No Place is Home

My essay on rootlessness, global citizenship, and a fluid sense of identity in the Business Standard.

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No Place is Home

Some months ago, a long-time family friend sat me down on the lawn in Bangalore Club and told me it was time to find a girl ‘from our community’ and settle down. As he earnestly articulated the benefits of such a match, it struck me, with that mix of sadness for what is lost yet acceptance for what is now true, that my ‘community’ is no longer what he thought it was.

I haven’t lived in Bangalore in over a decade, and the city now is unrecognizable from the place I grew up in – all the new malls and one-ways and ugly apartments, the metro construction on M.G. Road, the increasing road rage and crime. Each time I visit, Bangalore feels less like home.

It doesn’t help that I have always been a minority in India: in language, religion, political currency, and cultural ways of daily being such as (lack of) deference to authority. Growing up in cosmopolitan Bangalore, I was unaware of the extent of my minority hood. But living in Delhi and travelling through nearly every Indian state in the years after college, I was struck again and again by how far out of the mainstream I stood. An outsider in my homeland. So, if I must be a minority, I may as well live where I speak the majority language, am of the dominant religious heritage, enjoy the politics, and feel connected to a globalized sub-culture. Sour grapes, perhaps. But there it is.

The catch, of course, with being a global citizen is that the tangible aspects of that citizenship (i.e., the human connections) are transient. By being from everywhere, you are from nowhere. And when you aren’t tied down by place, you move. And move again. The first casualty becomes the social bonds and customs that weave together the sense of “community” that has characterized and sustained humans throughout history. Your community, in the traditional sense, shifts every few months. This is why many globally-minded people reject global citizenship for the virtues of older, more binding, ties. For us global citizens, however, community is now largely virtual – more time on Facebook than face to face. The laptop and cell phone are the primary communal interfaces, not the living room or the house of worship. This may be sad; it may also be the future.

Some Indians might say I have become ‘Americanized’, but that would be wrong. I am just as foreign in a group of average Americans as average Indians. Global citizens are not migrants. We aren’t journeying to a land of better opportunity. We’re post-migrant, constantly striving not to be defined by the lands of our birth. In fact, “global” is not sufficiently descriptive to capture my tribe; it is too vague, too catch-all. It rests on being the opposite of local and sounds expansive when what we are is a specific niche group, not hard to identify. The best fitting label I’ve seen so far is “sophistonauts”, defined in a New York Times travelogue as “wide-roaming urban nomads…who tend to live outside their countries of citizenship and bounce around a social web connecting them to equally geographically flexible, curious confreres.”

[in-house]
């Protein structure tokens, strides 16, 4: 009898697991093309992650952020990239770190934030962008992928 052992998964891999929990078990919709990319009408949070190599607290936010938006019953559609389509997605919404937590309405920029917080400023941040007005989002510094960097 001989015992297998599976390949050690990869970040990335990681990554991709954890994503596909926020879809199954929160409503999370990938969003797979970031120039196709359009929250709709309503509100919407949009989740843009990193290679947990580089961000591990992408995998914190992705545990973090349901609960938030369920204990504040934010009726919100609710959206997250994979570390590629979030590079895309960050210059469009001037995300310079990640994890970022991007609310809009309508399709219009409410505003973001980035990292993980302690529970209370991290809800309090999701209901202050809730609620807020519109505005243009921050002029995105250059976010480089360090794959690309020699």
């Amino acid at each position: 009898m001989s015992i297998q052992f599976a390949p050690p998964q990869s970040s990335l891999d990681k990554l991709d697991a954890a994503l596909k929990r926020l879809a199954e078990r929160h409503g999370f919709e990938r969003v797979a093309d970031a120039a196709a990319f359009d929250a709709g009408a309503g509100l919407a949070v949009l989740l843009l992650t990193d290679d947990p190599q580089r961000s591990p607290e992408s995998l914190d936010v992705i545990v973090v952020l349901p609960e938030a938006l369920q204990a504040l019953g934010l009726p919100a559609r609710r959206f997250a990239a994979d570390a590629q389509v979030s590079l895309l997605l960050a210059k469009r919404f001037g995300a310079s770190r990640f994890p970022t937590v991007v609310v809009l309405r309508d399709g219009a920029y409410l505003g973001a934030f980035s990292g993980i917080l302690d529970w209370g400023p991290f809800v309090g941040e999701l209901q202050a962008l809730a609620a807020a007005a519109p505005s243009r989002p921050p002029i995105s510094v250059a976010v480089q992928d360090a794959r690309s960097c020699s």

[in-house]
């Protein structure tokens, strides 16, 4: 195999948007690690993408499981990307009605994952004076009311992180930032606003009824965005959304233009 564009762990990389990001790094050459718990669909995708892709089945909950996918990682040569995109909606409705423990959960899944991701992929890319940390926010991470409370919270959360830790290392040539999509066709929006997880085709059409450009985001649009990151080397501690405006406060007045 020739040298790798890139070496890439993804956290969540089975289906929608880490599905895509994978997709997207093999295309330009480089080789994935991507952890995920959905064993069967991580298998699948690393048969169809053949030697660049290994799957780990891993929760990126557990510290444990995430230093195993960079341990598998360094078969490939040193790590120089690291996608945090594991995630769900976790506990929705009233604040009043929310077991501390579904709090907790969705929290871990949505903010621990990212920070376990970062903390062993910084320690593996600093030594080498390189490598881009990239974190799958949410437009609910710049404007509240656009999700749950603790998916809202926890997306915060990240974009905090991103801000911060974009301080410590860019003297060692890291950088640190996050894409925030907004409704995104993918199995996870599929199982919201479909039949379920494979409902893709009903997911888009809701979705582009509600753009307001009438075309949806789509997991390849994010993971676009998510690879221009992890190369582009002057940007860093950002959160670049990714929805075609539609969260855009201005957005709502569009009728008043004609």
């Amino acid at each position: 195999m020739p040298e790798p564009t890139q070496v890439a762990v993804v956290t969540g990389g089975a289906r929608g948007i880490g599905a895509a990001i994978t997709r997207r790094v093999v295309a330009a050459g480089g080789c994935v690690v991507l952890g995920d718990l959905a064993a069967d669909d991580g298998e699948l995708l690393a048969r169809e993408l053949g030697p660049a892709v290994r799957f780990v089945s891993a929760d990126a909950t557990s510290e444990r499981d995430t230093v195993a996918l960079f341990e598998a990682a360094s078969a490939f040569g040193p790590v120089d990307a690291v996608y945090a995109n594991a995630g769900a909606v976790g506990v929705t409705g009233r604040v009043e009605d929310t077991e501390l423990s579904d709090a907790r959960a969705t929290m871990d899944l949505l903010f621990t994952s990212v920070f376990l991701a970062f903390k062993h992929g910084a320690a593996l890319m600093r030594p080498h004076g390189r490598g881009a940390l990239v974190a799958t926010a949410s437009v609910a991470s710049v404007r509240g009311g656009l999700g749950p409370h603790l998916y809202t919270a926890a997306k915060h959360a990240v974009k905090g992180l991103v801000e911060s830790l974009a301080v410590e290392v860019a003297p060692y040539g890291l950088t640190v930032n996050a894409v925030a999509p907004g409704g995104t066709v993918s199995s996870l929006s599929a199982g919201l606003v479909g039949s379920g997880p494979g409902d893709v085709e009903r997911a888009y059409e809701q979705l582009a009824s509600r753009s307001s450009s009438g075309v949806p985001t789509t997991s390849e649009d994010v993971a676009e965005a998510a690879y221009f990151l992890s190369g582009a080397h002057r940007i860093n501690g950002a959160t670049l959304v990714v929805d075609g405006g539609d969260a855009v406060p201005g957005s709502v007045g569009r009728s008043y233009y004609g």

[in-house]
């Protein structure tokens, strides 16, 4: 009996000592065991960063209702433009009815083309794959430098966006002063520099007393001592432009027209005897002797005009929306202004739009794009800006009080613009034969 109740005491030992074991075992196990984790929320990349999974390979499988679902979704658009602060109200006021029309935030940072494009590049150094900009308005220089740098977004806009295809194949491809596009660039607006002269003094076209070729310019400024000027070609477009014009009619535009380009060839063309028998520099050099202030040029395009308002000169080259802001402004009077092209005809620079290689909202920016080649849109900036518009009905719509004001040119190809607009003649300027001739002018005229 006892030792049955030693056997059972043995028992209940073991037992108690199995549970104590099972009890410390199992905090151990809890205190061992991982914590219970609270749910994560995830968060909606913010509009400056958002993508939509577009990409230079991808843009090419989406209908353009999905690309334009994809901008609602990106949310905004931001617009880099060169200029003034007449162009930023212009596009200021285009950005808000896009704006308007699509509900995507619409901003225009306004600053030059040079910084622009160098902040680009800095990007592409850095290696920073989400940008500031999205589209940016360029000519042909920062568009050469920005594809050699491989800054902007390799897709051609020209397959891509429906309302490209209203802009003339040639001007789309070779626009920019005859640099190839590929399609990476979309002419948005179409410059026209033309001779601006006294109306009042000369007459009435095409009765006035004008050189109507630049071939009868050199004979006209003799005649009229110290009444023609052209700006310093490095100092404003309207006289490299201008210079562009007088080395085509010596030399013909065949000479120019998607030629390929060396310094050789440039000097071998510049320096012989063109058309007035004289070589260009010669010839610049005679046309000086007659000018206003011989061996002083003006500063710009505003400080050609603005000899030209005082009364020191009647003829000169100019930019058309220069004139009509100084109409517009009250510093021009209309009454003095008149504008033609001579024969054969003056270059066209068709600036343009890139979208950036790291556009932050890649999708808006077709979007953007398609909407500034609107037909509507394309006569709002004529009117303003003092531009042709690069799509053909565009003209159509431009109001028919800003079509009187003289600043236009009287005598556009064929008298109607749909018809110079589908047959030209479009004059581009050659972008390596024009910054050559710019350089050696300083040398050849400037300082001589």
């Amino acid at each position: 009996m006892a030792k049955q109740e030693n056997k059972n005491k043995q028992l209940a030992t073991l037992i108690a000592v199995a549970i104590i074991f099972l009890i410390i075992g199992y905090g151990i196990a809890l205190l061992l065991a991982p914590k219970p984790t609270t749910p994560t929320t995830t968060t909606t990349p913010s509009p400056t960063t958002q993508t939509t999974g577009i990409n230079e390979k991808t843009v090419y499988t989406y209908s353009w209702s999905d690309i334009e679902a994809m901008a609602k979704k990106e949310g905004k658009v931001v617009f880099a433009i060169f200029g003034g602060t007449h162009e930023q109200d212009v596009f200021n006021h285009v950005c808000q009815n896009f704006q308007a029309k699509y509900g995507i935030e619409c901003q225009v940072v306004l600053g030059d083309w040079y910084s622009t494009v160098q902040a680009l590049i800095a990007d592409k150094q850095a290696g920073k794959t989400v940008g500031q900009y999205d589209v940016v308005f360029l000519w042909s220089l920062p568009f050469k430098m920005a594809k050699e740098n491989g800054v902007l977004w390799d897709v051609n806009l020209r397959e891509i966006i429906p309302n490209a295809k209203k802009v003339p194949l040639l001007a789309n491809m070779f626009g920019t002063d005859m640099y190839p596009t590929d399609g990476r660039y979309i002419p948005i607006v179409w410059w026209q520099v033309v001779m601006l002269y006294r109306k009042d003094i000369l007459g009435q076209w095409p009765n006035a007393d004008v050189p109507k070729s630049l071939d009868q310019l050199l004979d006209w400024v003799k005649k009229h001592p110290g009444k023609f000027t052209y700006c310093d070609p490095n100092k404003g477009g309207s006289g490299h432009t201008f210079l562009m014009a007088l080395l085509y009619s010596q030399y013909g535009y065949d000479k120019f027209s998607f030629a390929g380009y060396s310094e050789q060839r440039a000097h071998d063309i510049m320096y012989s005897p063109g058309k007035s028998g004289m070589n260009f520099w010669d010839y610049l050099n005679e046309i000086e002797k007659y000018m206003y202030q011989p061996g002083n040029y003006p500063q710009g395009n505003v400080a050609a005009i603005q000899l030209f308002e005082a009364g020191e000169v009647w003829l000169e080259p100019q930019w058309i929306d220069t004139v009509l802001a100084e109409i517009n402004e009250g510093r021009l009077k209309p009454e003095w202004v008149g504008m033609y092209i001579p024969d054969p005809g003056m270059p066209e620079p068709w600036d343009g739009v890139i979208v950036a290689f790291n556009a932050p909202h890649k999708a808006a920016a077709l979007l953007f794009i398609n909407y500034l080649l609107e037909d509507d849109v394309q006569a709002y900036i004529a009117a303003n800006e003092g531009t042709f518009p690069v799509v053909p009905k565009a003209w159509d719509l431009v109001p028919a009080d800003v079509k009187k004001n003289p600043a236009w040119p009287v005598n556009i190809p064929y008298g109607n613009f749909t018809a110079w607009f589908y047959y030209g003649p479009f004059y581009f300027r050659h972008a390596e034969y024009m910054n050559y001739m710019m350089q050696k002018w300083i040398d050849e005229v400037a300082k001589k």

What appeals to me about this definition is the sense of roaming yet sticking together. In that sense, we are just as parochial, just as provincial, as any other tribe. In another sense, writer Anand Giridharadas called us “the placeless”. But “placeless” is definition by negation, defining us by virtue of what we lack, so I like it less. Giridharadas quips that the placeless find it easier to ask friends in five countries for a favor than to ask a neighbor for sugar.

Joseph O’Neill recently said that people who, like me, study or work in five continents before they are thirty, learn to construct their identity as they move through these border crossings. We realize, often disconcertingly, that identity can be fluid.

Outside of my mother, my sister and our house in Bangalore, I have no home anymore. The standard description of home as a place or location obscures the truth that home is in fact about people.  Giridharadas observes that often it is only a romantic relationship that allows the placeless to find their home. This helps explain why migrants save up money to bring their families over to them, rather than returning to their birthland. Like them, I am home when I am with my people; it’s just that my people now come from all around the world.

It’s also why, as I quipped to my horrified family friend on the lawn in Bangalore Club, I am more likely to find the woman of my dreams in a refugee camp in Eastern Congo than I am in Bangalore.

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